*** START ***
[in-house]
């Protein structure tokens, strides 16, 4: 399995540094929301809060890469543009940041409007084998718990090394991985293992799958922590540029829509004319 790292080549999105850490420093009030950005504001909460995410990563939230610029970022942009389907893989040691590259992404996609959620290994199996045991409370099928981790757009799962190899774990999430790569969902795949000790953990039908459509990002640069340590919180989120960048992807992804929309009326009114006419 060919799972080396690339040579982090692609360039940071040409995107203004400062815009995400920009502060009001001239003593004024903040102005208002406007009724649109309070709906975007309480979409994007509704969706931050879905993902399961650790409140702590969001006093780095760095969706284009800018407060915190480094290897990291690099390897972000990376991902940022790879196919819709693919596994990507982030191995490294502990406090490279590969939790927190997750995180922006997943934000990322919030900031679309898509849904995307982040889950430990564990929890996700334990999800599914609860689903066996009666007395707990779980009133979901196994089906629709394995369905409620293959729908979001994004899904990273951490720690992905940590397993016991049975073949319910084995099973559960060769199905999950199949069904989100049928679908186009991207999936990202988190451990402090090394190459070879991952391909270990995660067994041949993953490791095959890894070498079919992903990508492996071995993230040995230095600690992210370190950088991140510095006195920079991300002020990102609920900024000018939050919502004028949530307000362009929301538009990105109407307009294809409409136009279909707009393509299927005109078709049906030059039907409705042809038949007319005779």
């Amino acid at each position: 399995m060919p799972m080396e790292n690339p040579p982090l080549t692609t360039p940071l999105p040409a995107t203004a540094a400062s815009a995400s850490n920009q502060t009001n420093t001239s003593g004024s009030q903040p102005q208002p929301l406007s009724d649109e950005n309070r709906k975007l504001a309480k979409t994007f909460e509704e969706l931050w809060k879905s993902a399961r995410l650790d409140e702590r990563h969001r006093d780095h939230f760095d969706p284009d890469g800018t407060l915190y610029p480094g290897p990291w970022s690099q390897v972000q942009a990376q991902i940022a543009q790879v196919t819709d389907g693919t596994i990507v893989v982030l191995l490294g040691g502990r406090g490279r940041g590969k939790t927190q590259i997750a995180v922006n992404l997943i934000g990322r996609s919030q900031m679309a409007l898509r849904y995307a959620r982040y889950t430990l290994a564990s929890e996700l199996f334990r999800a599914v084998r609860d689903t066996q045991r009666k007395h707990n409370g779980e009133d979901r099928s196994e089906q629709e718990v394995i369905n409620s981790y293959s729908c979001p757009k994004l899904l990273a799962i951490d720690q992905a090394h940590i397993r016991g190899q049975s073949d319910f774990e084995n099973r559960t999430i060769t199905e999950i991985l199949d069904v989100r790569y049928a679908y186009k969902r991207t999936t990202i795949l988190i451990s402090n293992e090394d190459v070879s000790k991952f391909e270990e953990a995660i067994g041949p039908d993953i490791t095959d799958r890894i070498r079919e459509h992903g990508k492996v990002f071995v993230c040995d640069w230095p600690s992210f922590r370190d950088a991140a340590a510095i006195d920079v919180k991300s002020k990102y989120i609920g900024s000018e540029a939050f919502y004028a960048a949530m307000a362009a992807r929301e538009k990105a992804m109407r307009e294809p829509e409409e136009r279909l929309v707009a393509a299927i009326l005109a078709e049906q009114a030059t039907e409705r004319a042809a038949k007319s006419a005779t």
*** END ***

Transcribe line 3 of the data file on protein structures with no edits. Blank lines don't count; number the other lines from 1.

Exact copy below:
């Amino acid at each position: 399995m060919p799972m080396e790292n690339p040579p982090l080549t692609t360039p940071l999105p040409a995107t203004a540094a400062s815009a995400s850490n920009q502060t009001n420093t001239s003593g004024s009030q903040p102005q208002p929301l406007s009724d649109e950005n309070r709906k975007l504001a309480k979409t994007f909460e509704e969706l931050w809060k879905s993902a399961r995410l650790d409140e702590r990563h969001r006093d780095h939230f760095d969706p284009d890469g800018t407060l915190y610029p480094g290897p990291w970022s690099q390897v972000q942009a990376q991902i940022a543009q790879v196919t819709d389907g693919t596994i990507v893989v982030l191995l490294g040691g502990r406090g490279r940041g590969k939790t927190q590259i997750a995180v922006n992404l997943i934000g990322r996609s919030q900031m679309a409007l898509r849904y995307a959620r982040y889950t430990l290994a564990s929890e996700l199996f334990r999800a599914v084998r609860d689903t066996q045991r009666k007395h707990n409370g779980e009133d979901r099928s196994e089906q629709e718990v394995i369905n409620s981790y293959s729908c979001p757009k994004l899904l990273a799962i951490d720690q992905a090394h940590i397993r016991g190899q049975s073949d319910f774990e084995n099973r559960t999430i060769t199905e999950i991985l199949d069904v989100r790569y049928a679908y186009k969902r991207t999936t990202i795949l988190i451990s402090n293992e090394d190459v070879s000790k991952f391909e270990e953990a995660i067994g041949p039908d993953i490791t095959d799958r890894i070498r079919e459509h992903g990508k492996v990002f071995v993230c040995d640069w230095p600690s992210f922590r370190d950088a991140a340590a510095i006195d920079v919180k991300s002020k990102y989120i609920g900024s000018e540029a939050f919502y004028a960048a949530m307000a362009a992807r929301e538009k990105a992804m109407r307009e294809p829509e409409e136009r279909l929309v707009a393509a299927i009326l005109a078709e049906q009114a030059t039907e409705r004319a042809a038949k007319s006419a005779t």